5 Questions with Nancy Fechnay: Towerview Senior Principal
April 8, 2021 | Ashley Brindamour
We are pleased to welcome Nancy Fechnay as Senior Principal for Towerview Ventures, Alumni Ventures’ fund for Duke alumni and friends of the community. Nancy brings 15 years of investment and startup expertise to this role and a strong passion for networking and deal sourcing. We recently caught up with Nancy to learn how she came to join the Towerview Team.
Will you share your background before joining Towerview Ventures?
I’m a three-time company founder. The first I started right out of engineering school (it failed), and the second one I sold in 2014. My co-founders are still building the third out of London and Zurich — an Atomico Angel and Outlier Ventures-backed company, which are two top-tier funds in Europe/UK.
I also started a non-profit mental health company for entrepreneurs that I co-launched with Google in London. When the Chief Editor of WIRED magazine got wind of it, he took me under his wing and things blew up from there. I was asked to speak about it at No. 10, in Norway, Helsinki, and Portugal. We had the CEO of Calm — a U.S.-based unicorn company — on the board. We also had the ex-Prime Minister’s wife attending our events, which was exciting.
In between every startup, I worked in venture. Most notably, I worked at Kleiner Perkins before launching Flight Ventures’ European operations out of London in 2015. Flight Ventures is the largest online syndicate in the world. We have almost 4,000 backers.
I also lived in London for five and a half years, and between the second quarter of 2019 through March of 2020, I traveled around Southeast Asia. I also worked six months as an EIR at Capital Factory, a local Austin, Texas hotspot for startups, and at Notley Ventures, a positive impact family office.
I have an engineering degree from UVA and two master’s degrees from Duke. One master’s is in environmental management, focusing on energy/climate tech, and the other is an MBA.
How did your time at Duke impact you, personally and professionally?
Right before Duke, I discovered venture capital and fell in love. I took an internship at the first cleantech VC after I finished my applications to business school in January of 2011 and was hooked. With that in mind, I spent the three years at Duke strategically placing myself to get a job at one of the top funds in the Valley upon graduation. I was able to accomplish that goal by joining KPCB. It was a big deal for a Duke graduate, as Kleiner typically only accepts applicants from Harvard, Stanford, and MIT (at that time though I hope that has changed now).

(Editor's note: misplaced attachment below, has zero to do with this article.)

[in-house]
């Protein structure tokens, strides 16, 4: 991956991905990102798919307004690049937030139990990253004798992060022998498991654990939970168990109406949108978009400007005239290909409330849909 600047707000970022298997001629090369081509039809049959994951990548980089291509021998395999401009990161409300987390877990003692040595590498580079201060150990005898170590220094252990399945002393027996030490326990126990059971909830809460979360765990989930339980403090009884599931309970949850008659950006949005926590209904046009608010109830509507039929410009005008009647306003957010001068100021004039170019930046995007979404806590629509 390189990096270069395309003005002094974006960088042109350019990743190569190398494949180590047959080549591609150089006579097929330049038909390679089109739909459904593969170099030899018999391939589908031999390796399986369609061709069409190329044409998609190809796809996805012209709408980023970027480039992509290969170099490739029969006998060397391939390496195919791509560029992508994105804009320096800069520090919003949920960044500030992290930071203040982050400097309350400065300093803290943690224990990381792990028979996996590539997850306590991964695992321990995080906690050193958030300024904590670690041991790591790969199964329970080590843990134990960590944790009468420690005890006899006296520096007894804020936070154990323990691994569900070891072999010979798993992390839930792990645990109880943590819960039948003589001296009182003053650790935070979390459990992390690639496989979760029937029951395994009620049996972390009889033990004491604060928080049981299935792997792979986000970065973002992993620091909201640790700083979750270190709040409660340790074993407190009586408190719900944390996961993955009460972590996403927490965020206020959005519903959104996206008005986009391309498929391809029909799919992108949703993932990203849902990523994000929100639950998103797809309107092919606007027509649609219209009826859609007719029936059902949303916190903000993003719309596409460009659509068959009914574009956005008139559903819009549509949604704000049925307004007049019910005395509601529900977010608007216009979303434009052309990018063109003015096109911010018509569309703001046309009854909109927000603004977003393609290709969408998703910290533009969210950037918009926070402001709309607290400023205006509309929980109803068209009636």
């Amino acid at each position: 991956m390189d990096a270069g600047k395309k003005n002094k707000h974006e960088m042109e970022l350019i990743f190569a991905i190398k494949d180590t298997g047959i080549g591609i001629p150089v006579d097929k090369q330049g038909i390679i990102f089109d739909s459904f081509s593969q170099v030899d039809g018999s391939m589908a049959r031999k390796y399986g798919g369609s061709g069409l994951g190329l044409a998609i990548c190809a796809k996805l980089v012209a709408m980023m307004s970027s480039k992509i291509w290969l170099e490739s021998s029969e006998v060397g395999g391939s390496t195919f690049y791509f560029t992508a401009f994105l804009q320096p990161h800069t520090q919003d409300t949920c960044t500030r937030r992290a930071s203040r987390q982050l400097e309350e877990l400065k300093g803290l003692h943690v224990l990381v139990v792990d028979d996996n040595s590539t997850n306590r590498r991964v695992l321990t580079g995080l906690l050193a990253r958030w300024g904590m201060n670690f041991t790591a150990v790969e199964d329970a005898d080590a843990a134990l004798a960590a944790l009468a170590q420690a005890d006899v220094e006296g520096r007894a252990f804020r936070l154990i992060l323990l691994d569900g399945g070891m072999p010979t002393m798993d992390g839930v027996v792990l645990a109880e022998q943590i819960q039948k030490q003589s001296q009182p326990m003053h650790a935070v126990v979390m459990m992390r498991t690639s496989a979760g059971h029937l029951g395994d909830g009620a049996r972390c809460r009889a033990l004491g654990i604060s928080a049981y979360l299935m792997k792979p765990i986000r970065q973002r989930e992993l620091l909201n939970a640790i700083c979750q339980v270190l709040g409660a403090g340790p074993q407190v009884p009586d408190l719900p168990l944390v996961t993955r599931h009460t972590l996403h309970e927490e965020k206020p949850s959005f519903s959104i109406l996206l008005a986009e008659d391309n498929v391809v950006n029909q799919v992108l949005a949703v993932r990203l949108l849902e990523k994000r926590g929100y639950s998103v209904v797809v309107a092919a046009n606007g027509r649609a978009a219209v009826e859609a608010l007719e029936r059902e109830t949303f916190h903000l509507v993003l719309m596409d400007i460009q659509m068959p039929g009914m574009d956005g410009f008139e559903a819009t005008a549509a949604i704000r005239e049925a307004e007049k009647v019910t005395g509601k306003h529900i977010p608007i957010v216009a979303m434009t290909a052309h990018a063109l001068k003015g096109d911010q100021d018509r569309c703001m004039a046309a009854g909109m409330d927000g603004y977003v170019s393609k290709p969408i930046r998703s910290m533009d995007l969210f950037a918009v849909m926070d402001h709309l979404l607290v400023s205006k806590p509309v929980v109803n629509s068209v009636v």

I also did a lot of traveling during my time at Duke. I went to Israel and studied entrepreneurship at the University of Tel Aviv. I went to South America and South Africa as well. One of the most life-changing experiences in South Africa was doing a tour of the slums in Johannesburg.
What sparked your interest in working at Towerview?
I liked that there was a Duke affinity, as well as Alumni Ventures’ company strategy. I greatly enjoyed my conversations with the exec team, and I really liked Greg Baker. I knew I could trust him and learn from him.
Alumni Ventures promised me a lot of autonomy. Since I have been leading my own deals alongside well-established VCs off and on for the last six years, it was important to me to have a say in what investments get done. Greg offered me the chance to learn from him and then, pretty quickly, work on my own, which was very exciting to me.
Last but not least, I find Alumni Ventures’ approach to venture and investing very appealing. My favorite part about being an investor is networking and deal sourcing, and then — every now and then — you put your head down and dive deep into new topics. It seems like Alumni Ventures is the perfect place for someone like me who enjoys deal generation and closing the most, but also to learn.
What trends in venture capital are you most excited about?
I have an unyielding passion for minority founders and positive impact — supporting minority founders and building companies addressing the most pressing issues. I would say the sectors I am most excited about are all positive impact sectors such as health tech, environmental tech, and anything that addresses financial inclusion and diversity.
I’m also fascinated by A.I. and machine learning, but I would not call myself an expert in those spaces.
What resources do you recommend to people interested in venture capital or entrepreneurship (books, podcasts, etc.)?
On the podcast front, I’m all over the place. I switch around because there are just so many good podcasts out there. I have four books that I recommend anyone that works for me to read if they’re starting out in venture:
- The Business of Venture Capital: Insights from Leading Practitioners on the Art of Raising a Fund, Deal Structuring, Value Creation, and Exit Strategies by Mahendra Ramsinghani
- Secrets of Sand Hill Road: Venture Capital and How to Get It – available on Audible by Scott Kupor
- Entrepreneurial Bible to V.C. by Andrew Romans
- Venture Deals by Brad Feld and Jason Mendelson